Big Tech’s Battle Royale

By Ryan Visnovec
Money and Investing Editor

While Big Tech is content to turn on each other for now, various bodies of the U.S. government are preparing to take them all to court (photo courtesy of Louis Velazquez)

It’s Apple v. Google v. Facebook v. Amazon v. Microsoft in the technology space that has seen these firms bring out the knives and litigation in an attempt to remain the last one standing. Of course, it would be irresponsible not to mention the Justice Department, Federal Trade Commission, Congress, and state attorneys general all waiting in line to bring the firms to court.

Apple remains in the thick of it all for two prominent reasons: their decision to change privacy policies and their conflict with Epic Games over Fortnite’s in-app purchases. Fortnite’s attempt to circumvent Apple’s involvement with microtransactions stems from their desire to avoid the 30% fees that are placed on all transactions.

The planned changes to Apple’s iOS 14 impact Facebook the most but also managed to anger Google and Microsoft. Facebook is upset due to the privacy changes that would severely hamper mobile advertisers’ ability to track users. Similarly, a change in the operating system would dictate the need for games to be downloaded directly from the app store, rather than an all-in-one app like what Alphabet and Microsoft are offering.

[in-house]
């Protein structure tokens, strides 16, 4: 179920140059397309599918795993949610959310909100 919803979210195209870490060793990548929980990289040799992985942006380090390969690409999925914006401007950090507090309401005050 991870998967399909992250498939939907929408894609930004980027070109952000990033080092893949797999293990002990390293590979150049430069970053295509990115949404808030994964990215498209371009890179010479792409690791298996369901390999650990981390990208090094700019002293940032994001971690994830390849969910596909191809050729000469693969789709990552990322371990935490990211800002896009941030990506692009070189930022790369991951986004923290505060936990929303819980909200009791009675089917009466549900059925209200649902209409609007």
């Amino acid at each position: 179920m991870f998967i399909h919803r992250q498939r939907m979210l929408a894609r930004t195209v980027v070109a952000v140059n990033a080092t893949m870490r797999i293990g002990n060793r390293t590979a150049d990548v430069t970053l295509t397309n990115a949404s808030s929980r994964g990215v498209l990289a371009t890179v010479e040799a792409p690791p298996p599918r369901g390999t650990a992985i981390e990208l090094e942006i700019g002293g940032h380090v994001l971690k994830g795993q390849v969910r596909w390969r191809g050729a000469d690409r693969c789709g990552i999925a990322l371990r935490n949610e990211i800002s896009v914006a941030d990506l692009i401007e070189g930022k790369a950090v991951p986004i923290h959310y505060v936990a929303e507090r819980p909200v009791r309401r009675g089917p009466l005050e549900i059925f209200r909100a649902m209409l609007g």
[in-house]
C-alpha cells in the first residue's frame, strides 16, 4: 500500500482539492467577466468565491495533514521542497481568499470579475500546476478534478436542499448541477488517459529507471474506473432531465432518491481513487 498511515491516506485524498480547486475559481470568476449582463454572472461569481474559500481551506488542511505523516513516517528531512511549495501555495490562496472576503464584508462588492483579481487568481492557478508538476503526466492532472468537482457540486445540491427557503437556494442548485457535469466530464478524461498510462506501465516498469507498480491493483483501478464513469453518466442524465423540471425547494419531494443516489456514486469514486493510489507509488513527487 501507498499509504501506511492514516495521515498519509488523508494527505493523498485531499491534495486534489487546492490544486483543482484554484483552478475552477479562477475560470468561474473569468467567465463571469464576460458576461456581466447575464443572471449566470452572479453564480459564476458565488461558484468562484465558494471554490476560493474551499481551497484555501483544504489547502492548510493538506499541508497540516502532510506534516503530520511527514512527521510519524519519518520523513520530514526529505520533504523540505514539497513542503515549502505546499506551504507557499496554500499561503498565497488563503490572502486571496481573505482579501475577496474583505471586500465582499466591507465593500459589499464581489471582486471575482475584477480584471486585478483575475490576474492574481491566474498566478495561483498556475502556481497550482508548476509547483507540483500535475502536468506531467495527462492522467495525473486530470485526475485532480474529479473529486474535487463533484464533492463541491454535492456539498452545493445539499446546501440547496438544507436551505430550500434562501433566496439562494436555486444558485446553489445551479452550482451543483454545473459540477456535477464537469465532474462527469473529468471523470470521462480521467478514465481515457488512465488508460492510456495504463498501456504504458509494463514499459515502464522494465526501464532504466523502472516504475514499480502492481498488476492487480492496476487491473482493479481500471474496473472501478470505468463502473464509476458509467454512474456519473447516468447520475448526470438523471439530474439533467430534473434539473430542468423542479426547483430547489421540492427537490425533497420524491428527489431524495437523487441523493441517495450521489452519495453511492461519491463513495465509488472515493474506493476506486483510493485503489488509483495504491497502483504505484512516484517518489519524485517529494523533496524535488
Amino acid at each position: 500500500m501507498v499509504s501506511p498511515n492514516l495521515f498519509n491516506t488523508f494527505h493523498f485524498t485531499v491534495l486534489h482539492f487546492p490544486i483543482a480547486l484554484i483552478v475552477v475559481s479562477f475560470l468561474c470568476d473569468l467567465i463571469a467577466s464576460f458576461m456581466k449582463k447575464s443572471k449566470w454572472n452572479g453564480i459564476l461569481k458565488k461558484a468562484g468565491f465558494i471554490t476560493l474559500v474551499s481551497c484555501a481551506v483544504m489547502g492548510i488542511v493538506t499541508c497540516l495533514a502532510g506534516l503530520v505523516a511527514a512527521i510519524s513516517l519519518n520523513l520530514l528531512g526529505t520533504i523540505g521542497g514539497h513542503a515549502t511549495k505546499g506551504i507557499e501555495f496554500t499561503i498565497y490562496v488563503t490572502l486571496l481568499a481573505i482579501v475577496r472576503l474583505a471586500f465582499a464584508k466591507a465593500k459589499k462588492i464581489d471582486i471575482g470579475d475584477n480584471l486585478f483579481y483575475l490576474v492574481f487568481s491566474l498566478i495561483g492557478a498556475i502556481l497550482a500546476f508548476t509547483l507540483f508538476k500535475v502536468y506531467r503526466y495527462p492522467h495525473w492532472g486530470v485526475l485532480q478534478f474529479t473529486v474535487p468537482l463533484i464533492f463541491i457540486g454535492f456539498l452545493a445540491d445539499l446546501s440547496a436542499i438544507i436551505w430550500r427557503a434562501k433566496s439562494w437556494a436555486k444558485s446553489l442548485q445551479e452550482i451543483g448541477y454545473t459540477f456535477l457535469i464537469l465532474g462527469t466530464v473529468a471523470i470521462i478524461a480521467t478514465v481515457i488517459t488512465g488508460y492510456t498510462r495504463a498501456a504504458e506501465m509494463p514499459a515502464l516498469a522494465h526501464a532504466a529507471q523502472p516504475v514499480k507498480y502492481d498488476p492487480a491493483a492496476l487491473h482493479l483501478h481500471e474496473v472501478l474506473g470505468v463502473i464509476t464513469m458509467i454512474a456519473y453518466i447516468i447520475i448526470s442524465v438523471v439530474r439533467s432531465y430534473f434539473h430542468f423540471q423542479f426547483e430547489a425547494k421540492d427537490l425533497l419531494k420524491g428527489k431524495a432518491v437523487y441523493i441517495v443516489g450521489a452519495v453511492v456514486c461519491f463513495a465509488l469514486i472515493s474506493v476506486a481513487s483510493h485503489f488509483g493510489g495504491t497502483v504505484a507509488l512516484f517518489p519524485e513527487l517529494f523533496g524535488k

Although no lawsuits have hit these firms, Google and Amazon are under the spotlight as high-profile names in tech are expecting them to come soon. No one is safe except, seemingly, Microsoft. According to MarketWatch, tech employees and executives are increasingly grumbling about Microsoft’s lack of scrutiny from the Trump administration.

That scrutiny comes from a veritable army of investigative bodies taking more than a quick

look at Apple, Alphabet, Amazon, and Facebook. While these big four are at each other’s throats, the real predator comes in the form of the Justice Department, who could start their moves with charges against Google as early as this month.

Not to be left out is the House Judiciary Committee’s antitrust recommendations that may come out this month following its July 29 hearing on Big Tech. Unfortunately, the four companies find themselves in the unique position of being disliked by all walks of partisan life, increasing the likelihood of action compared to the laziness Congress is typically characterized with.

It is important to note, however, that it is unlikely for action to be taken before the election in November due to stock market implications. With the markets increasingly fueled by Big Tech, it is imperative that the firms continue their upward trajectory if the President wants to continue using that momentum as a positive talking point.


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